Harlem, Lost and Found: An Architectural and Social History, 1765-1915
Monacelli Press, 2002 - Architecture - 280 pages
Long identified with African-American style and culture, Harlem is also a pillar of New York's social and architectural history. In this beautifully illustrated study, historian Michael Henry Adams presents an evocative portrait of the various and divergent Harlems of yesteryear, from the Native American settlements discovered by the Dutch in the seventeenth century to the vibrant community of present-day preservationists.
In addition to the legacy of residential architecture—Dutch farmhouses, Native American longhouses, mansions and country villas, thoughtfully planned row houses, and handsome apartment buildings, the author examines schools, industrial facilities, stores, churches, and more. Harlem's spectrum of designers ranges from the well known—McKim, Mead & White, responsible for part of Strivers' Row; George B. Post & Sons, architects of the monumental Shepard Hall at the City College of the City University of New York—to practitioners who, though today mostly forgotten, designed much of the urban fabric of Harlem and New York City. All have contributed to an extraordinarily rich streetscape that today preserves the best of Harlem's past.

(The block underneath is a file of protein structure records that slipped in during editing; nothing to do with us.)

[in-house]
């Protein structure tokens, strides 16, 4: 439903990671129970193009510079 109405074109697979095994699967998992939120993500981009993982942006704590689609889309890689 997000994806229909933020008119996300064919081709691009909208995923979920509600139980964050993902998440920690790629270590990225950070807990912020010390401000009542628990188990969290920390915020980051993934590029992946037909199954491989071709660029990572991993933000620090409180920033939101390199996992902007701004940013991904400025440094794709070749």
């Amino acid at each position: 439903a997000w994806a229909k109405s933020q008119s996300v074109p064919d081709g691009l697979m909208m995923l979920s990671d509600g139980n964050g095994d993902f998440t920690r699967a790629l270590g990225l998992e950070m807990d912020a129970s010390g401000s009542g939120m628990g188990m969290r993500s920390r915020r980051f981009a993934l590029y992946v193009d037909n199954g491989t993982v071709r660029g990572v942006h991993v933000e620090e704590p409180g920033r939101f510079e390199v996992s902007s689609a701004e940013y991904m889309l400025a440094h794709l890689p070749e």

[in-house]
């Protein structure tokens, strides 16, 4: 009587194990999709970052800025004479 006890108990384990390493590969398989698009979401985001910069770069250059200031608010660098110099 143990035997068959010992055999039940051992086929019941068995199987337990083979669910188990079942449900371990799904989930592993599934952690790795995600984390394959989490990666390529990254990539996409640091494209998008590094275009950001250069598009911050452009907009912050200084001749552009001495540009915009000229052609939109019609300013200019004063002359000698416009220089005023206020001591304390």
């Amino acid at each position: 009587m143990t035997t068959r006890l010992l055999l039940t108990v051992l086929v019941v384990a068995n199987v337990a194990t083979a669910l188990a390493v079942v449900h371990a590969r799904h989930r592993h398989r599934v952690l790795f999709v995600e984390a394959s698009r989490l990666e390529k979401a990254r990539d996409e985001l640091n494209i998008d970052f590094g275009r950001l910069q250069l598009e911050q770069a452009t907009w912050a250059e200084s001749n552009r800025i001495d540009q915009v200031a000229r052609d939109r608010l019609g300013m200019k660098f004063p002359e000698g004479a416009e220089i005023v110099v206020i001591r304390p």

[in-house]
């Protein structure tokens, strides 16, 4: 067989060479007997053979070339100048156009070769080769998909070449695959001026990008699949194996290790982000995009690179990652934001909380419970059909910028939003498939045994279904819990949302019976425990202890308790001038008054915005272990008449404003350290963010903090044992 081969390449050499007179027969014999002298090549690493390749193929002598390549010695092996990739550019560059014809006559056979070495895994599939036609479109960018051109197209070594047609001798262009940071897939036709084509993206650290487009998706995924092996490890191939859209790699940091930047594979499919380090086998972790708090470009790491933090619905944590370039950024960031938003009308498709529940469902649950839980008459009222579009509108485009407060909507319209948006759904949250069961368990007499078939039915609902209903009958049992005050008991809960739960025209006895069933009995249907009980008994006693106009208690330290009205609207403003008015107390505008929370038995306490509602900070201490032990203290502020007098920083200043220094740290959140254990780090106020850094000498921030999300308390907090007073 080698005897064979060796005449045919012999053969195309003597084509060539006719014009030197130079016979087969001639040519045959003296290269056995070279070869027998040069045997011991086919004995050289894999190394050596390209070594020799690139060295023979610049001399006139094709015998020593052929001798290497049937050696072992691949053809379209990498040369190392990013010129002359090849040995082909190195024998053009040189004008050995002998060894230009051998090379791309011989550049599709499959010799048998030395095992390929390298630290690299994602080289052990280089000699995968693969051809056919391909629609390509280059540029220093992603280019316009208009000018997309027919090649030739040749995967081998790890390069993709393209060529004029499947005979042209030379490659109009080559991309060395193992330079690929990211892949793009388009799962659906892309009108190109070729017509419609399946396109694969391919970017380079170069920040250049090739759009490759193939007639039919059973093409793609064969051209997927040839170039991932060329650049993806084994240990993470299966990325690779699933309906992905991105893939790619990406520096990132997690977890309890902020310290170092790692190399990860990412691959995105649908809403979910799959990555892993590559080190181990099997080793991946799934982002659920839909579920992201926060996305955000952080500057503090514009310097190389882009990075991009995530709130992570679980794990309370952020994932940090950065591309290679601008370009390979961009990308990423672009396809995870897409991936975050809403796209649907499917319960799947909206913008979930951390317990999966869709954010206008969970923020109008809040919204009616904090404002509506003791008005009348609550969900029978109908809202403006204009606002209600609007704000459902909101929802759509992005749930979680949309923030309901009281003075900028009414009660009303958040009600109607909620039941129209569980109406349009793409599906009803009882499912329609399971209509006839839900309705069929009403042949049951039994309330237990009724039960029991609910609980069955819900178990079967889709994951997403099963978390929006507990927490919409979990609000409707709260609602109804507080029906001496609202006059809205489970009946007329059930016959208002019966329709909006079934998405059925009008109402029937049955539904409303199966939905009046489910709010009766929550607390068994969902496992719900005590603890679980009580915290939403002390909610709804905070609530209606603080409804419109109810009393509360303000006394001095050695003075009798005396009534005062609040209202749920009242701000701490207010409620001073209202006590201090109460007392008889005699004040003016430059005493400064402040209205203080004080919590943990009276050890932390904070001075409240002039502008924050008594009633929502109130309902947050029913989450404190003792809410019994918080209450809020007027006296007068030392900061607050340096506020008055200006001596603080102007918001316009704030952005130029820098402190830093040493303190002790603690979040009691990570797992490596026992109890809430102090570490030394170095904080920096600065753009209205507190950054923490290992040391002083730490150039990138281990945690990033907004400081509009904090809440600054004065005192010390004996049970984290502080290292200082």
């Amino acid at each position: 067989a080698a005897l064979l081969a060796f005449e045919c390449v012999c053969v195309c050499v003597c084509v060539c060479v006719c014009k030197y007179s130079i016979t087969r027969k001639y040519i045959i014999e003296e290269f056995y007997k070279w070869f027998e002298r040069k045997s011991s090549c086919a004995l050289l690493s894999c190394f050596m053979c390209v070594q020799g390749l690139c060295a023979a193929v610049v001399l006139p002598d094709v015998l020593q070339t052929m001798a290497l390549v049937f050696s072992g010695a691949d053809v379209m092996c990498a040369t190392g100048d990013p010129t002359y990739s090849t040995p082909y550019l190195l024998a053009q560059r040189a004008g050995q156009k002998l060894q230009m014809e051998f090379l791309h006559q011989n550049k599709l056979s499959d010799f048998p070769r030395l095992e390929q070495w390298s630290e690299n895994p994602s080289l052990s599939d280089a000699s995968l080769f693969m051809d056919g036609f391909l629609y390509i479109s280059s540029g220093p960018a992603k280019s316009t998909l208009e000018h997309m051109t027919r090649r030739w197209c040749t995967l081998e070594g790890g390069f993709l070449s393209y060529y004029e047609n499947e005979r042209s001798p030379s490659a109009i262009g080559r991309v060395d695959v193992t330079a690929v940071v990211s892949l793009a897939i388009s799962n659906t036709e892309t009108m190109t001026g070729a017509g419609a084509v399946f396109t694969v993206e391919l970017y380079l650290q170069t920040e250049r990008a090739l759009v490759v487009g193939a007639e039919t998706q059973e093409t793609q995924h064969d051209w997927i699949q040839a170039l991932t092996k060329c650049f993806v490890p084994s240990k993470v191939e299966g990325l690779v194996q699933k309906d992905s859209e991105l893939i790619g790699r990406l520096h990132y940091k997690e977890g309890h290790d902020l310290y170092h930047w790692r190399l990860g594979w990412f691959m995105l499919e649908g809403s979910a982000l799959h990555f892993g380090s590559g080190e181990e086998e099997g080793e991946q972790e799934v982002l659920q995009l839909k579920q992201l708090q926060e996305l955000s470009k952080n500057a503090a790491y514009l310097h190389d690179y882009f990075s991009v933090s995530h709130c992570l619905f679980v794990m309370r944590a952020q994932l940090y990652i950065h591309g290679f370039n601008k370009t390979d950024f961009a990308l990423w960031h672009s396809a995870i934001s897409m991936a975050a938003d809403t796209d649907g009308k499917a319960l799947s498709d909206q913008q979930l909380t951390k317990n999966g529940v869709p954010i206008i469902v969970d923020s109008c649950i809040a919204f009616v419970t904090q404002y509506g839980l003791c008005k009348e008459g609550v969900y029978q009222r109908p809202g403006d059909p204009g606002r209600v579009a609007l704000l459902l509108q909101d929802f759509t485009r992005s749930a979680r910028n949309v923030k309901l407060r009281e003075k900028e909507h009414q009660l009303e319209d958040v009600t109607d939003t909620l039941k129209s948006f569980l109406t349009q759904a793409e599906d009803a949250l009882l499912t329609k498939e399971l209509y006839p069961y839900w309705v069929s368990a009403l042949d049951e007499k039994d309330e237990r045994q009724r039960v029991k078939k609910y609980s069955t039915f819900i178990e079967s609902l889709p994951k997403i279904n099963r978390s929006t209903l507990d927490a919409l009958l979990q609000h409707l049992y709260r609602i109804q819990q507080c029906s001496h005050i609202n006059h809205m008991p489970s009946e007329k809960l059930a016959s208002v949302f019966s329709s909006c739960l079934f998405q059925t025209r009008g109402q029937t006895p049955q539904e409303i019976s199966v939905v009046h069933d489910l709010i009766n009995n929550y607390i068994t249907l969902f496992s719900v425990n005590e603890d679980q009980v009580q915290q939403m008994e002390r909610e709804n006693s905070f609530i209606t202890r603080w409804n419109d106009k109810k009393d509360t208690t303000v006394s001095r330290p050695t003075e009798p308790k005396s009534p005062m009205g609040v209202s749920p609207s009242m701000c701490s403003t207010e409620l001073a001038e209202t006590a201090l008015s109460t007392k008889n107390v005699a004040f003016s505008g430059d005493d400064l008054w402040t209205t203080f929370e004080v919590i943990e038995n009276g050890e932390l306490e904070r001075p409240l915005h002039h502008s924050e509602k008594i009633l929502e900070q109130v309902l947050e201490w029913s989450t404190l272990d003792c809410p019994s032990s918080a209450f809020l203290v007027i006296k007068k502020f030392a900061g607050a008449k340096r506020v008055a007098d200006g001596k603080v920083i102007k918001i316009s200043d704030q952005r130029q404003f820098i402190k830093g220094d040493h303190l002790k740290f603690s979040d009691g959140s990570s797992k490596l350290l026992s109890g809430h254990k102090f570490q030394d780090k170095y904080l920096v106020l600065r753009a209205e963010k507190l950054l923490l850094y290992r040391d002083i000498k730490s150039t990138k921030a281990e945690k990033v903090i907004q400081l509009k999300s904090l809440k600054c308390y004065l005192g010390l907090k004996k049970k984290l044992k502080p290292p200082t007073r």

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Harlem: Lost and FoundUser Review - Not Available - Book Verdict
In this long-overdue introductory history, Adams (American Regional Rooms: A New Perspective on Traditional Design) chronicles the architecture of Harlem from early Native American dwellings to ... Read full review